ACNC Annual Report 2014–15

Section 1 - Commissioner's review

The Commissioner and the Chair of the ACNC Advisory Board reflect on the highlights of 2014–15, and set our direction for the year ahead.

In this section:

 

Commissioner's review

Portrait image of Susan pascoe AM

The 2014–15 year saw the ACNC strengthen its standing as Australia's national charity regulator.

I am proud of the achievements of ACNC staff during the year. Our oversight has contributed to maintaining trust and confidence in Australia’s charities, supporting their sustainability, and helping to reduce red-tape.

Reducing red-tape

Infographic - 10 million in annual deregulation savings

Consistent with the government's deregulation agenda, we made concerted efforts to regain momentum in building our 'report once, use often'; framework, contributing $10 million to the Government's annual deregulation savings during the 2014 period.

These substantial savings came from a range of initiatives, including the acceptance of financial reports submitted to state or territory regulators for the 2014 Annual Information Statement. This was highlighted as a key saving of $5.9 million in the Treasury Portfolio Annual Report on Deregulation.

We commissioned research on the red tape reduction through the Ernst and Young Red Tape Report 2014  to inform our approach to reducing the administrative burden on charities. We also consulted with highly regulated sub-sectors such as non-government schools and hospitals to discuss their concerns with a view to introduce more streamlined reporting arrangements .

We worked to reinvigorate relationships with state and territory regulators to explore ways to harmonise reporting, and this work is ongoing. This includes cooperation with the states and territories to identify ways to reduce reporting requirements, share information and collaborate on compliance investigations

Taking compliance action

Infographic - 9,000 revoked/removed from charity Register

While the vast majority of registered charities do the right thing and meet their obligations, we received 810 concerns about charities in 2014–15, two thirds of which originated from members of the public. We take all complaints seriously and assess them to see if further investigation is required.

In most cases we work with the charity in question to help them resolve the issues that have been raised. However during 2014–15 we investigated 238 registered charities and, as a result, revoked the status of ten.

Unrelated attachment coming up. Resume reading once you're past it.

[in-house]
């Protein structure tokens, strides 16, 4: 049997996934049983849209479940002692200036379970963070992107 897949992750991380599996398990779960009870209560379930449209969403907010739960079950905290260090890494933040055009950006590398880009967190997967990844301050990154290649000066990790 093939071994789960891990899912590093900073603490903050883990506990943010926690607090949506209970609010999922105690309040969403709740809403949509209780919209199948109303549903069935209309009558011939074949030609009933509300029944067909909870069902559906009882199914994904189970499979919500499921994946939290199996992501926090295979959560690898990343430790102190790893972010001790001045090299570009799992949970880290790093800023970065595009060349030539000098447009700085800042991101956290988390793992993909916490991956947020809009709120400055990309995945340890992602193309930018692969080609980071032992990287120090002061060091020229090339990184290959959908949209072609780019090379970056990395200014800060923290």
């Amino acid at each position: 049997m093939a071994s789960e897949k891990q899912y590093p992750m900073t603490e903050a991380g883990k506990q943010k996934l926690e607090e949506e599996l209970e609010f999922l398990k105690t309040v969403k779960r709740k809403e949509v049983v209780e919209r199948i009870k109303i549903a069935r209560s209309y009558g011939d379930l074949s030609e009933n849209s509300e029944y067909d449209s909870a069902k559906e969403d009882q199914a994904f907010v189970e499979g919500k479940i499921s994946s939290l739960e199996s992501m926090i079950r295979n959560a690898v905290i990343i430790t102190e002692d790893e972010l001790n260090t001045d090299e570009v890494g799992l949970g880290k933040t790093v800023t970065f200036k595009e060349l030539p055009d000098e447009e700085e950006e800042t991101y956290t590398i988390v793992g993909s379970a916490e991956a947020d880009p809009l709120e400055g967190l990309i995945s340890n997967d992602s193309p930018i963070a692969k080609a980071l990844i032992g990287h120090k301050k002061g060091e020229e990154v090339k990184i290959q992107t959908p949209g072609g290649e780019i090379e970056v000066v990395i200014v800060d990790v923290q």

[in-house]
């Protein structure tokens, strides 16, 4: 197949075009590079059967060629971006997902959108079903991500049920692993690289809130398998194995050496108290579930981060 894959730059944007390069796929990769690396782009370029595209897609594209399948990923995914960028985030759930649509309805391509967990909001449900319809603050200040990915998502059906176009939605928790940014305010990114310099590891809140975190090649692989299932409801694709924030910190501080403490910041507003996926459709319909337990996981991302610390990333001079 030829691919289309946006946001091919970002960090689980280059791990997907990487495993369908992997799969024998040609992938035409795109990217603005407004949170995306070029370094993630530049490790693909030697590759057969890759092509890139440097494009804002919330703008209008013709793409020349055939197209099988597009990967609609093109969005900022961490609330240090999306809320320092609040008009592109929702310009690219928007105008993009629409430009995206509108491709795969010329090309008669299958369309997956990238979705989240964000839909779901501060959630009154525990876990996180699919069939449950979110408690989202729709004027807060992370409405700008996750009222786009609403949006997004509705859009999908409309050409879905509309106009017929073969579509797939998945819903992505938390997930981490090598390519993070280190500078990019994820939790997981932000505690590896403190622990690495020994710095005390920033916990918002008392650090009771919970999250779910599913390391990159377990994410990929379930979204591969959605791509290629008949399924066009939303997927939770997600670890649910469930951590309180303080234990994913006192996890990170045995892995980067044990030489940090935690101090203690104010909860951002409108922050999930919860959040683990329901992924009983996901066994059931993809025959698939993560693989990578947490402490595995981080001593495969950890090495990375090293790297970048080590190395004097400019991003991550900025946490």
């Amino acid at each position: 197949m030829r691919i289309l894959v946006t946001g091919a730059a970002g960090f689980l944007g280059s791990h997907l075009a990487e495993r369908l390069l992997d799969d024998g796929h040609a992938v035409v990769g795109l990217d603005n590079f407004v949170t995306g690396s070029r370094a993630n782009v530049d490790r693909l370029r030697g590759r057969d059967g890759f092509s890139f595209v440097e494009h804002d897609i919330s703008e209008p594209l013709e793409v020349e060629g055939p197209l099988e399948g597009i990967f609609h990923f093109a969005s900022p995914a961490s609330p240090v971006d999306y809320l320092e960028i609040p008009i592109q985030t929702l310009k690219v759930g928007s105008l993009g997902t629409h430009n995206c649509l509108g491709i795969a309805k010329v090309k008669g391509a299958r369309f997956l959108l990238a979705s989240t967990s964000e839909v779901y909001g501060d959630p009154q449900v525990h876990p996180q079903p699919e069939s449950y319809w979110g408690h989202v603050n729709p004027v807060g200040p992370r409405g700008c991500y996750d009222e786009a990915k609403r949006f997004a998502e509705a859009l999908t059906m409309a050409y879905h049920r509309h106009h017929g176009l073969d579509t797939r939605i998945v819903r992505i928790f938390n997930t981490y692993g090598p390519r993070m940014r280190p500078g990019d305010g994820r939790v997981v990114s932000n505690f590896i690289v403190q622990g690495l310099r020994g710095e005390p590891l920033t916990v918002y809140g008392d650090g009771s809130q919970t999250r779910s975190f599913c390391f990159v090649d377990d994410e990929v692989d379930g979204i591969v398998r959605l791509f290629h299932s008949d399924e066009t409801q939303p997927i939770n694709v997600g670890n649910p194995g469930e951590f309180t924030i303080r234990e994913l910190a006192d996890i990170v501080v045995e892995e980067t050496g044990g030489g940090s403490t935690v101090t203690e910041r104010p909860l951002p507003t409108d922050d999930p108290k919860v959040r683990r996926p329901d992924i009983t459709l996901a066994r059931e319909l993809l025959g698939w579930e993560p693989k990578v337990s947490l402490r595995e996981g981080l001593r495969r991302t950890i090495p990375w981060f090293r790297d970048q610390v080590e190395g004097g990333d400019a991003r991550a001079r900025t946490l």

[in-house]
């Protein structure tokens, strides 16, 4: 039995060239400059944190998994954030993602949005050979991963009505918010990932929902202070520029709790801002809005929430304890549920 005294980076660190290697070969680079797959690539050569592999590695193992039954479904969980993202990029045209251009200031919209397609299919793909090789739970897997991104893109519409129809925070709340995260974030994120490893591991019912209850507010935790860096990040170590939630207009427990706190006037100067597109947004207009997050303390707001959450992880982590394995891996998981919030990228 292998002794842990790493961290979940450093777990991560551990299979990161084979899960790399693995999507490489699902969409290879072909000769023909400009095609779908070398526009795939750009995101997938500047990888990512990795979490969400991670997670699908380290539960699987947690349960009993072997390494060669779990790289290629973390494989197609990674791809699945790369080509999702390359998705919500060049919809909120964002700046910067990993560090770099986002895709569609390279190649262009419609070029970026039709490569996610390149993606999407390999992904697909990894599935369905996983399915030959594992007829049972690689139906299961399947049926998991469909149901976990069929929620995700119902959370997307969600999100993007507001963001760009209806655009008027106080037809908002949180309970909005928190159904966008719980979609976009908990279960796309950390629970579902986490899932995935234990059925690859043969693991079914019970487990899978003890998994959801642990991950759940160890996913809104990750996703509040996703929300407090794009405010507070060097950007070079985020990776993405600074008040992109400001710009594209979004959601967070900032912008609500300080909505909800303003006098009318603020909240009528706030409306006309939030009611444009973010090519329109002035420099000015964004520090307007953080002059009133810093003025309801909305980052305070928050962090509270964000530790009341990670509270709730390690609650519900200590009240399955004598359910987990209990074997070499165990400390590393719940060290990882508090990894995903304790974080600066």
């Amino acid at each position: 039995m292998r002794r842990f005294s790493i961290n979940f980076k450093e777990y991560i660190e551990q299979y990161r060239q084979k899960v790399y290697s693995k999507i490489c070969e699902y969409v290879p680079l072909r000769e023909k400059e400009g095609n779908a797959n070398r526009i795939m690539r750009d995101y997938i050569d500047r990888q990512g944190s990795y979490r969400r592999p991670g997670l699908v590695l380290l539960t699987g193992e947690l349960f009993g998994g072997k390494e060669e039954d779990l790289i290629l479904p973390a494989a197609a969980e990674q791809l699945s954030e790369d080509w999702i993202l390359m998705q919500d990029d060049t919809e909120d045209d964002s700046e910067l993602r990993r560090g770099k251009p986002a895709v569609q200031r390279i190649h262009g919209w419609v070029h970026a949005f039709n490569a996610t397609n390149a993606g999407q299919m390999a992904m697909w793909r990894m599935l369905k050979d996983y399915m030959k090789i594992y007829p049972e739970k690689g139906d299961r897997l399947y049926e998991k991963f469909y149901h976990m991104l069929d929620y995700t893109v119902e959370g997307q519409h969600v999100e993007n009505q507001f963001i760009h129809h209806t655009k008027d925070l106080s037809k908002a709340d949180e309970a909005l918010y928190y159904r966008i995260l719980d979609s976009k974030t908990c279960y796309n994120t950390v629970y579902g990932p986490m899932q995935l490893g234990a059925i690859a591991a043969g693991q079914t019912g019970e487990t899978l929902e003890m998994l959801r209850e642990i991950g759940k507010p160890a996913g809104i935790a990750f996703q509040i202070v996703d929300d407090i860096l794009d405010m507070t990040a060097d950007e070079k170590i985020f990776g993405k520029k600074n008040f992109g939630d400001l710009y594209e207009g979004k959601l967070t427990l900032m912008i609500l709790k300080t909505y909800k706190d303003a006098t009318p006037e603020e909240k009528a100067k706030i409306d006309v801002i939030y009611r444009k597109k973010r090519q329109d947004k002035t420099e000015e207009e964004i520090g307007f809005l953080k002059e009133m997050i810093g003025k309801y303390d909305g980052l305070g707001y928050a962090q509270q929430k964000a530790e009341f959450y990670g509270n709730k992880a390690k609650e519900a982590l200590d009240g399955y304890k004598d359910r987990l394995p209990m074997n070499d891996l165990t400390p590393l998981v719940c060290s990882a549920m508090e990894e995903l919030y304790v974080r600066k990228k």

We are limited by secrecy provisions in the ACNC Act from informing complainants and the general public of the action taken during investigations. To address this constraint and provide information and advice to the public, we analysed the compliance work done over two years and published the Charity Compliance Report – December 2012–December 2014 and Beyond  in May 2015. The report analyses our compliance activity during our first two years of operation, focusing on the common issues raised and providing case studies to illustrate the ACNC's approach. This work helps maintain trust and confidence in charities.

Building the Charity Register

Major strides were made during 2014–15 to build the Charity Register, Australia's free, searchable, database of registered charities. As stories come to light of scams claiming to be charities, it is important that people can quickly search a free database to check if the person collecting donations represents a real registered charity.

Financial reporting was required for the first time in the 2014–15 reporting year. As part of the 2014 Annual Information Statement over 37 200 registered charities provided financial information by the due date of 30 June 2015. While this is a substantial increase from the 9 000 registered charities that voluntarily provided financial information in 2013–14, it is not a full census. The ACNC will continue to work with straggling charities who do not meet their obligations on time to update the Charity Register.